Then picked up in the Huffington Post:

Covarrubias compared the fears after the 1941 Pearl Harbor attack to the fears Americans have now after recent acts of terrorism, such as in Orlando, Florida, and San Bernardino, California.

“What happened prior to [the camps] that kicked all this off? I think we were attacked at Pearl Harbor,” he added. “I think we need to look at the Americans that are in fear from the terrorism and the things that we’ve seen over the last few years especially.”

Despite Covarrubias’ attempts to kill HB 1230, the bill passed the second reading and is headed to the House floor for a third and final reading before it goes to the Republican held Senate, where it’s chances of passage are slim, according to The Durango Herald.

And then the Washington Post:

“We keep hearing about how things went down with the Japanese people. For anybody that has never been in the heat of combat, when the Japanese attacked Pearl Harbor and all of that was going on, there’s no time to ask questions and find out who’s a citizen and who’s not,” Covarrubias said. “You don’t have that moment in time. You need to regroup. It’s easy to sit up here and say this stuff now. But if you’re in that moment, it looks a lot different than being able to be in a nice suit and tie.”

He continued: “I hear people saying that we need to respect other people’s rights, and I agree with that, but what about them respecting our rights and our country and our laws? Because I’m not hearing that up here.”

Later on in the hearing, Covarrubias once again seemed to defend the mass internment of Japanese American citizens by pointing out that the Japanese had attacked Pearl Harbor. That attack, he said, was “what happened prior … that kicked all this off.”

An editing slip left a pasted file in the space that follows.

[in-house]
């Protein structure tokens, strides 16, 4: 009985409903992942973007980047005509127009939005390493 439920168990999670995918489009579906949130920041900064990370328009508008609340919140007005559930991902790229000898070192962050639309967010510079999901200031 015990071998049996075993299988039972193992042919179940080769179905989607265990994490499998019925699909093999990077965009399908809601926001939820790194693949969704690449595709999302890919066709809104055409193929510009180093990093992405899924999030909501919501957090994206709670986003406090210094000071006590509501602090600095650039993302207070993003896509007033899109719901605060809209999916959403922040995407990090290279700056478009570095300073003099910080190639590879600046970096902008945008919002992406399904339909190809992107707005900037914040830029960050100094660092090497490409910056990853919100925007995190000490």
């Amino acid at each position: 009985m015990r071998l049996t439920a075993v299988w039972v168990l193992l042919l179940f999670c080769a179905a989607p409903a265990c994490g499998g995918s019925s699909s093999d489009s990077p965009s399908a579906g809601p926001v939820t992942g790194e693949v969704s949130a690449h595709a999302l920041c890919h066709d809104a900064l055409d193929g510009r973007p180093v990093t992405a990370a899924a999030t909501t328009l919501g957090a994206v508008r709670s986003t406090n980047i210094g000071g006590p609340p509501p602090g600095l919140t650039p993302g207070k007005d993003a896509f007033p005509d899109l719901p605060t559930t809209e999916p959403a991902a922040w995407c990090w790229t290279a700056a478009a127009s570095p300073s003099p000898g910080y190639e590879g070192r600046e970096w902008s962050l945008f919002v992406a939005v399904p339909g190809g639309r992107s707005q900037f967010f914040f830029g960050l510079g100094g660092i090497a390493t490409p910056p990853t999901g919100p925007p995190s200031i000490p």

And then national NBC News:

CAPAC chair U.S. Rep. Judy Chu (D-CA) called Covarrubias’ remarks unacceptable.

“It’s outrageous that we have to keep reiterating that the incarceration of Japanese Americans during World War II was wrong,” she said Thursday in a statement. “History doesn’t repeat itself because we forget. It repeats itself because apologists like Rep. Covarrubias attempt to convince us these atrocious actions were justified.

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Tom Tancredo Behind Racist Joe Salazar Smear?

UPDATE #2: Salzman still on the case:

For our part, we stand by our original assertion that the Salazar/ISIS graphic was made by the same person who made various graphics for Tom Tancredo shown below. This shouldn’t be that hard to figure out.

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UPDATE: Via Jason Salzman, Tom Tancredo denies being the source of this graphic:

So, maybe he needs to call his graphic guy.

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House Bill 17-1230, the Ralph Carr Freedom Protection Act, passed the Colorado House yesterday after debate turned nasty–with freshman Rep. GOP Phil Covarrubias defending the internment of Japanese-Americans as a way to disparage Democrats’ choice to name the bill after Colorado’s wartime Gov. Ralph Carr. Carr, as local history students know well, stood up for Japanese-American internees arriving in Colorado under threats of violence.

Today, the bill’s sponsor Rep. Joe Salazar was subjected to a rather shocking racist and xenophobic attack from an anonymous social media source. Pardon our reposting, which isn’t meant to endorse its objectionable message: